The royal game of chess dates back to [at least] the 6th century. It has influenced cultures and used as a geopolitical platform. In modern times chess has been partially monetized, added to the curriculum of school systems in Eastern Europe and Asia, but continues to suffer in popularity and attention from anything more than a niche population within the United States. A recent piece entitled “How America Forgot About Chess” (http://www.theatlantic.com/entertainment/archive/2012/05/how-america-forgot-about-chess/257049/attempts) to paint a picture of boring Grandmasters and embattled international chess leadership as the reason why America forgot chess…
…Scholastic chess is the true cash cow of many chess organizers. The reason is simple – mommy and daddy will pay any amount within reason (and some more than that) for little Johnny to study chess and compete. The academic benefits of chess, along with the potential to become a State, National, or World Champion is attractive, both to children and their parents. As such where there is a market, there are service providers. These service providers, or organizers in chess parlance, offer tournaments, weeklong chess camps, and private coaching. As an example, a core component in the yearly revenue for the USCF are the national scholastic chess tournaments that they organize. Without this revenue stream the coffers would not have as much in them.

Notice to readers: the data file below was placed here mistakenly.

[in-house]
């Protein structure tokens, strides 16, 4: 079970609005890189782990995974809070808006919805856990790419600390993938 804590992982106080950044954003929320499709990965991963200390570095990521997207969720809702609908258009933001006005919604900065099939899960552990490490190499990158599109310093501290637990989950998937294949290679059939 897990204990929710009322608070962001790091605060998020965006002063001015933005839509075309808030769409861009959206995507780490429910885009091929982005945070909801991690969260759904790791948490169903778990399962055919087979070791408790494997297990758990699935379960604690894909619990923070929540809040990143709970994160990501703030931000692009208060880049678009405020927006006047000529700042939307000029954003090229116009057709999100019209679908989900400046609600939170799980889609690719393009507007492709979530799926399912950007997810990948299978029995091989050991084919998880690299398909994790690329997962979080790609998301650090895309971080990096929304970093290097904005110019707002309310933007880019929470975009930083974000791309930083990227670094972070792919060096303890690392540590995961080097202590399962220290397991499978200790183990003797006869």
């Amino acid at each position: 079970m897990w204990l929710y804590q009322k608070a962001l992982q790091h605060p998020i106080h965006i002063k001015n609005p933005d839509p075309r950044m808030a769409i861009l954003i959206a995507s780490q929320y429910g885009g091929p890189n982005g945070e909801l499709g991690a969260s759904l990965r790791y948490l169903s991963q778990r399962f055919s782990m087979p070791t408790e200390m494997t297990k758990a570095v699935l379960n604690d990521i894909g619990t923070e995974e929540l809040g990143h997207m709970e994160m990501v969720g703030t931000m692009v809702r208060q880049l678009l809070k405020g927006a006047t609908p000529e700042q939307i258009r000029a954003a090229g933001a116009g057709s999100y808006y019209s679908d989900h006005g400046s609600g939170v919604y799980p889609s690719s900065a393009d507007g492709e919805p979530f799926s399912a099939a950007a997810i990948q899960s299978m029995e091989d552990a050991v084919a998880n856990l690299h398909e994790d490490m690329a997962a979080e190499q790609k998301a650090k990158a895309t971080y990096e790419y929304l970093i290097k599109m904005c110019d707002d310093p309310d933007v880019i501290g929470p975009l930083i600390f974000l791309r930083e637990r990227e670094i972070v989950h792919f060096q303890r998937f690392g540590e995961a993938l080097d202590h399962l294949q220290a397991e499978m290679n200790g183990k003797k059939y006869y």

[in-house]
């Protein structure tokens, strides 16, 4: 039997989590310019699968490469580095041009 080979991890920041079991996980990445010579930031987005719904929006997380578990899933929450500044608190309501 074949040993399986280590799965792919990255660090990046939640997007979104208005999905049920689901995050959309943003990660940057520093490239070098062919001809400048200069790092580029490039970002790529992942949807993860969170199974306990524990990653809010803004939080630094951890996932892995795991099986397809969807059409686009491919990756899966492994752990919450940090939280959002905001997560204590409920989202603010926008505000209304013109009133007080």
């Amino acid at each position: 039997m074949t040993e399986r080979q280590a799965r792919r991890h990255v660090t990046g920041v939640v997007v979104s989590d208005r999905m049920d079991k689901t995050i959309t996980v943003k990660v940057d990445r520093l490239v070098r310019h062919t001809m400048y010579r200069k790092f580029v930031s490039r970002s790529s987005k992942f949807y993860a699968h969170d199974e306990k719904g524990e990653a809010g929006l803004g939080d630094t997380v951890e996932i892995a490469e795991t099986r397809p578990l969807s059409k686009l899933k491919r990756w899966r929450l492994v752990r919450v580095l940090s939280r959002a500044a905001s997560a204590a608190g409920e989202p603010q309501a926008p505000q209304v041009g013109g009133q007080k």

Mixed chess, where the true majority (80%) percent are adults, is monetized primarily through organized tournaments that feature substantial cash prizes. The most successful of these tournaments is organized by the Continental Chess Association (CCA) with tournaments that are organized from coast to coast in the US and the Bahamas. Total pursues from $10,000 to $250,000 are available. Where does the monetization take place? The primary routes are through a combination of entry fees to these events, ranging from $100 to $400, and rebates from hotels for selling sleeping rooms.
In the second installment of this series we shall review the topics of niche activity, comprehension difficulty, and lack of outreach.
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– GM Susan Polgar